READING – A virus will change the way we celebrate Martin Luther King Day, but to hear Josh Goldlust, it won’t change the message of community, equality, and freedom.

With the theme “Beloved Community,” Reading will hold a virtual celebration on Martin Luther King Day, starting at 10 a.m. Monday on the Facebook page of the Human Relations Advisory Committee (HRAC).

“This year, we realized early on that during this unprecedented time of a pandemic, we could not rely on being together in Reading’s Performing Arts Center as one community,” said Goldlust, chair of HRAC. “So, we called out to the larger Reading community to submit short recordings that talk to Dr. King's vision of beloved community: “what does beloved community mean to them” and “how can Reading internalize that message.” Viewing pre-recorded materials during an all-remote event can be quite powerful, though it can't deliver the same impact as being in a room with your fellow residents, listening/ learning/ sharing in the 'give and take' of ideas.”

Every year Reading celebrates the message and accomplishments of Dr. Martin Luther King Jr. This is hosted by HRAC, which sponsors the outreach for educational programs that foster a greater understanding and appreciation for diversity to ensure the town is a vibrant and welcoming community.

In past years the program has been held at the RMHS Performing Arts Center. It started with breakfast in the hallway where non-profits in town set up tables and shared their group’s mission and message. HRAC then ran a program inside the center around a central theme from Dr. King. This year that theme is “Beloved Community” but while Covid-19 has closed the door on large gatherings, another door is opened with the virtual celebration just a few clicks away for residents.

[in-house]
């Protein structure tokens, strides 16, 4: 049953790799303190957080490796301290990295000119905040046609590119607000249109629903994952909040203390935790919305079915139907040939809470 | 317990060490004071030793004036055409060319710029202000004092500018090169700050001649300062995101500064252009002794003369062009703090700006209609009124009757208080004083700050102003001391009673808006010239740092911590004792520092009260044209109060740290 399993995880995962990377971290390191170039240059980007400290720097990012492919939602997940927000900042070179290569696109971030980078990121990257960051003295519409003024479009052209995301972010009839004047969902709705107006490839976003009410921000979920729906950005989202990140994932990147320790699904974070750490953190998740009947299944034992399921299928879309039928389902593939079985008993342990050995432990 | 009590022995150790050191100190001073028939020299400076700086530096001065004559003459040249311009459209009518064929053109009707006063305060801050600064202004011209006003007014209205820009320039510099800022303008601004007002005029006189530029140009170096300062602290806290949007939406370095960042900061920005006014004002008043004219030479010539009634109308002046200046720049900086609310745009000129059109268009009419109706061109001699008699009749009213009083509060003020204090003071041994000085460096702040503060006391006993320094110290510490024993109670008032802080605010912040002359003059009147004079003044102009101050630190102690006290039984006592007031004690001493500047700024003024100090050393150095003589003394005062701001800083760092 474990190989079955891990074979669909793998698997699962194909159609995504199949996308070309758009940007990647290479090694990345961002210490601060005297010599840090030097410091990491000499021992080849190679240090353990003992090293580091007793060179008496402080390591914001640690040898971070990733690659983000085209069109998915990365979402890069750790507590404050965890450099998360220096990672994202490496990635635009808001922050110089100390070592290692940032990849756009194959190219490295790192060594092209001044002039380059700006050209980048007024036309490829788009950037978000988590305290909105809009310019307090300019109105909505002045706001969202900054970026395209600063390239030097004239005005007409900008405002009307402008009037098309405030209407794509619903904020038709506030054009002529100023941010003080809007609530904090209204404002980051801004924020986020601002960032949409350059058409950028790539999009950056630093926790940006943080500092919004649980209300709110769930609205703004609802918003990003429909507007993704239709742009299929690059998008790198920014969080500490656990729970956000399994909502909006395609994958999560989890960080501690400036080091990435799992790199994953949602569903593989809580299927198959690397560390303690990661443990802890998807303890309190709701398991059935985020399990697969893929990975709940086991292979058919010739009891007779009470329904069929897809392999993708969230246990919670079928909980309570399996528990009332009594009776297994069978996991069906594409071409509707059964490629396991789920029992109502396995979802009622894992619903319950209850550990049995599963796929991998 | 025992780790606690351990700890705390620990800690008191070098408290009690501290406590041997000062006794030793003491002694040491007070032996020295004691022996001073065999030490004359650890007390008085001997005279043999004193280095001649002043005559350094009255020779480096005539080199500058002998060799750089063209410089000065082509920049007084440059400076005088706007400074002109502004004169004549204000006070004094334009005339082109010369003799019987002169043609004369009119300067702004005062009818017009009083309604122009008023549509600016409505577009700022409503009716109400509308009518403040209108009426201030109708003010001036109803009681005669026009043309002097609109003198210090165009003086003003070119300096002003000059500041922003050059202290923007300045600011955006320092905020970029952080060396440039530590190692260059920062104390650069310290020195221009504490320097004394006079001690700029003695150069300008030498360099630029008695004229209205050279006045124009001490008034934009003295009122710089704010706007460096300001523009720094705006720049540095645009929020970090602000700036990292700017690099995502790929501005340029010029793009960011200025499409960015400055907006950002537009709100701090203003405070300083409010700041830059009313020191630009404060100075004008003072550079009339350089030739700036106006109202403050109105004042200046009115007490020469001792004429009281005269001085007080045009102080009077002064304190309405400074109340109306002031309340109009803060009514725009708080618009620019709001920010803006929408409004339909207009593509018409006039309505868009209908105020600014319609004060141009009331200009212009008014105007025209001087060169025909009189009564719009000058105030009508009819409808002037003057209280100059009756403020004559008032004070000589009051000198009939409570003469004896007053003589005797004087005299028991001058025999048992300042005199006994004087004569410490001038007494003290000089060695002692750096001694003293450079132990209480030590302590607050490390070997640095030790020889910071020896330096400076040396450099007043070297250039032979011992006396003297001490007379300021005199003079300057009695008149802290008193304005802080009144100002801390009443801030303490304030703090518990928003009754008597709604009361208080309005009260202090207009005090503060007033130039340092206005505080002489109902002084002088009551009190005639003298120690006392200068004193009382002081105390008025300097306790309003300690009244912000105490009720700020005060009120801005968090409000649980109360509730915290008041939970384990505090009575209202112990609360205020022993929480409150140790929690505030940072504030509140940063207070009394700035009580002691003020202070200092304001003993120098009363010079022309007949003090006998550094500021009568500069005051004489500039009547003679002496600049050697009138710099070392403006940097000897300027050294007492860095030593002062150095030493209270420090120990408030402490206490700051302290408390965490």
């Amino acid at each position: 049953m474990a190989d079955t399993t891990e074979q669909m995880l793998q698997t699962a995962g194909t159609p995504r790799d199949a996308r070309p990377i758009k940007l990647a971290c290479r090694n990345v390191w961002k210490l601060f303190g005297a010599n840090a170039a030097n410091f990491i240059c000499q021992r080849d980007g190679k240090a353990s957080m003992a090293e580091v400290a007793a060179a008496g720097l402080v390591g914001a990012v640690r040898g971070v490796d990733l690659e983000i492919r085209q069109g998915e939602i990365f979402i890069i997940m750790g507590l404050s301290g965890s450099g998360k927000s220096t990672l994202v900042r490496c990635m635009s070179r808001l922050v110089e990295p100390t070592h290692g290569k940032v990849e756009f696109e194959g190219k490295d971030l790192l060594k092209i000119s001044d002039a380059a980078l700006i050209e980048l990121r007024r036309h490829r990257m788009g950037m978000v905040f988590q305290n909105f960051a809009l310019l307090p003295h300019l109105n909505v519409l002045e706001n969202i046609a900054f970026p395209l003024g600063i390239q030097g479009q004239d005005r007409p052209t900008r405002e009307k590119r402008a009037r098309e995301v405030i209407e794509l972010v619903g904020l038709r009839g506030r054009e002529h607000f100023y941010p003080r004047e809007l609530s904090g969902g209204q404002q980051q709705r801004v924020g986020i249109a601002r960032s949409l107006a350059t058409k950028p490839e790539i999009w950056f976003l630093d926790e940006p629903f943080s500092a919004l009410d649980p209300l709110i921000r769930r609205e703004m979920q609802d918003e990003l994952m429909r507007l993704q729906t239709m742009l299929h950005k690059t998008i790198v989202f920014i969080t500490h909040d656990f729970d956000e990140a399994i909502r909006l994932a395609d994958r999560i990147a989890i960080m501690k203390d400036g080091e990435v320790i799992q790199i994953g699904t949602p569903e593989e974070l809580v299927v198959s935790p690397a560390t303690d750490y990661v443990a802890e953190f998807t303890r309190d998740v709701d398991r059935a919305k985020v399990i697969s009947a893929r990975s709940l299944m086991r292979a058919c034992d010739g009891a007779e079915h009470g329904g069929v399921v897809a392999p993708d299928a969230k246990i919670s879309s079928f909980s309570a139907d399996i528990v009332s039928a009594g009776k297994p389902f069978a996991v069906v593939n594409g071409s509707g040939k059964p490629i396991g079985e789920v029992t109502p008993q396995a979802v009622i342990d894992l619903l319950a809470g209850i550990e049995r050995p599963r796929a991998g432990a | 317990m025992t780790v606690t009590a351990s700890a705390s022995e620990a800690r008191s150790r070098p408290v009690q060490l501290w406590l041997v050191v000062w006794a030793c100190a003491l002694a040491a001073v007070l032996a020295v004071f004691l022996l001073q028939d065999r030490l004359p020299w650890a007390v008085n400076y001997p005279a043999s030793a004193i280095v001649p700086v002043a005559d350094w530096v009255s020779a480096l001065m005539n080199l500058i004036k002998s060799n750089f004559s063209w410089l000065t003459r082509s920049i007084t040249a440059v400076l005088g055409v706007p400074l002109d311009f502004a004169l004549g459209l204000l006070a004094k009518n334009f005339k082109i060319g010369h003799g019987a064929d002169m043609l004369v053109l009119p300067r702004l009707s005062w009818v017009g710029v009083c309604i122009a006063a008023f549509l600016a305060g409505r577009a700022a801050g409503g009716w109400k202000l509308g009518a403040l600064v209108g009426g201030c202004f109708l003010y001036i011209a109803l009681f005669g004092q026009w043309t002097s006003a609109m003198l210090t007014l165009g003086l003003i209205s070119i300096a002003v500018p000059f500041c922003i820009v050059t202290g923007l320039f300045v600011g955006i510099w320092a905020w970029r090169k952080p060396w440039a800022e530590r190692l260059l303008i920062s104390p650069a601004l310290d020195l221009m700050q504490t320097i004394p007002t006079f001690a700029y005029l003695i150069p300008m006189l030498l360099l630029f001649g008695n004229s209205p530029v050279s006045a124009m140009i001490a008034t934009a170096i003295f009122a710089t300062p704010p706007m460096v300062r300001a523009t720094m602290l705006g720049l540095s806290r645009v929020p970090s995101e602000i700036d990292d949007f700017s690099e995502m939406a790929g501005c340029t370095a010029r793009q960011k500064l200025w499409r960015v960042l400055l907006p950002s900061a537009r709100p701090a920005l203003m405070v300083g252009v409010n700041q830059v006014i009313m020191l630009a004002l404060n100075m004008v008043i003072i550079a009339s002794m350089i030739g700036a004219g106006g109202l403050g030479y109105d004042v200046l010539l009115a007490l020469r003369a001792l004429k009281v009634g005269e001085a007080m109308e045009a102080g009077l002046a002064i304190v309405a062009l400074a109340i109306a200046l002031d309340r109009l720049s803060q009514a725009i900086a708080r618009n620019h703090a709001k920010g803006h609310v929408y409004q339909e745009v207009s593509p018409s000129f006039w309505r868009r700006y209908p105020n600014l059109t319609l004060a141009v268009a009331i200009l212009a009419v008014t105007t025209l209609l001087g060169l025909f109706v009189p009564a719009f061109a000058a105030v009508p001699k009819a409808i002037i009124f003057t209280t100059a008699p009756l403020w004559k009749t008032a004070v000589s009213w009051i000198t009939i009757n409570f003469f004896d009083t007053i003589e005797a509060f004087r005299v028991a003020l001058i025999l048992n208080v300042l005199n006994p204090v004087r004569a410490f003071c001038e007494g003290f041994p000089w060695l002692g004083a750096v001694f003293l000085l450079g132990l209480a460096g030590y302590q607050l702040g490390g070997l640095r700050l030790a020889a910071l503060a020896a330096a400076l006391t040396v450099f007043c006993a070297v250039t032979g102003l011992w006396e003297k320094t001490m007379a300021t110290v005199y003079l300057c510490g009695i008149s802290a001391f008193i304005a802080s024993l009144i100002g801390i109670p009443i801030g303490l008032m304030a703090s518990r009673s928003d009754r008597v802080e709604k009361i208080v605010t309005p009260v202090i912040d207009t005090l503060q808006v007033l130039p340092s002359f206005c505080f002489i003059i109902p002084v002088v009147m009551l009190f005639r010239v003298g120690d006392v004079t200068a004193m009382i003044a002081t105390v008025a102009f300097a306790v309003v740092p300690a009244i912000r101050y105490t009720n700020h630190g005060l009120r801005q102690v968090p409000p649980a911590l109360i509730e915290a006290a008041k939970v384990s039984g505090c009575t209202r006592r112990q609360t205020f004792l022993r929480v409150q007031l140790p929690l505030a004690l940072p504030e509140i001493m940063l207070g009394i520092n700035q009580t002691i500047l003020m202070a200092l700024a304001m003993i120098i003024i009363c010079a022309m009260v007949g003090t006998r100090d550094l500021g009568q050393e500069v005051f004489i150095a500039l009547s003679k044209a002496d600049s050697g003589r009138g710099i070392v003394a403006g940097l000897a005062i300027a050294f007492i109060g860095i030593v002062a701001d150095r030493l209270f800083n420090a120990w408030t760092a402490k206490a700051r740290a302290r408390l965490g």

After a difficult year in which we all became familiar with the names George Floyd, Breonna Taylor, Ahmaud Arbery and many others, Monday’s celebration could be just what the doctor ordered. Add in the events in the nation’s capital last week and MLK’s message is even more timely.

“2020 was a year of tremendous social and economic upheaval, highlighting enormous inequalities for members of the same community,” said Goldlust. “While many experienced these inequalities every day, others were made more aware as events played out nationally and more locally. [Monday] is a day marked on the calendar to call out a very important individual who has been central to the message of equality for all. While we celebrate Dr. Martin Luther King Jr's legacy, we should recognize that he has not been the only one, and it will take more than one day a year to truly create One Beloved Community.”

To view Monday’s event, go to The link to the event will be available starting at 10 a.m.

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